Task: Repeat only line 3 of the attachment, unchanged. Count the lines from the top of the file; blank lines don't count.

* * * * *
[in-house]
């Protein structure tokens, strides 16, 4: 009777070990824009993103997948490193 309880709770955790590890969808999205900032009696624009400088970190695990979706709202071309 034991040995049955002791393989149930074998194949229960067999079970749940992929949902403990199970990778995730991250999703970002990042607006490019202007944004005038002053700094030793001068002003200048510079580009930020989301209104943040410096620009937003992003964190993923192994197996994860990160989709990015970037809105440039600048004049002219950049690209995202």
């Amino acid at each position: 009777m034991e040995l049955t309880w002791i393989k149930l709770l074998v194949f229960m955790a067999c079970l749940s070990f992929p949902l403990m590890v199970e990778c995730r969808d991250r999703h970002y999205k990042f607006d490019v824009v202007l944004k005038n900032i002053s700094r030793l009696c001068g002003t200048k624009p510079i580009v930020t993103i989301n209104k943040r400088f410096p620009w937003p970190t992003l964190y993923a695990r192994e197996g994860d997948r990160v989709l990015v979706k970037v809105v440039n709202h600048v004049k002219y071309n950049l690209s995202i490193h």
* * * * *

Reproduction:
């Amino acid at each position: 009777m034991e040995l049955t309880w002791i393989k149930l709770l074998v194949f229960m955790a067999c079970l749940s070990f992929p949902l403990m590890v199970e990778c995730r969808d991250r999703h970002y999205k990042f607006d490019v824009v202007l944004k005038n900032i002053s700094r030793l009696c001068g002003t200048k624009p510079i580009v930020t993103i989301n209104k943040r400088f410096p620009w937003p970190t992003l964190y993923a695990r192994e197996g994860d997948r990160v989709l990015v979706k970037v809105v440039n709202h600048v004049k002219y071309n950049l690209s995202i490193h």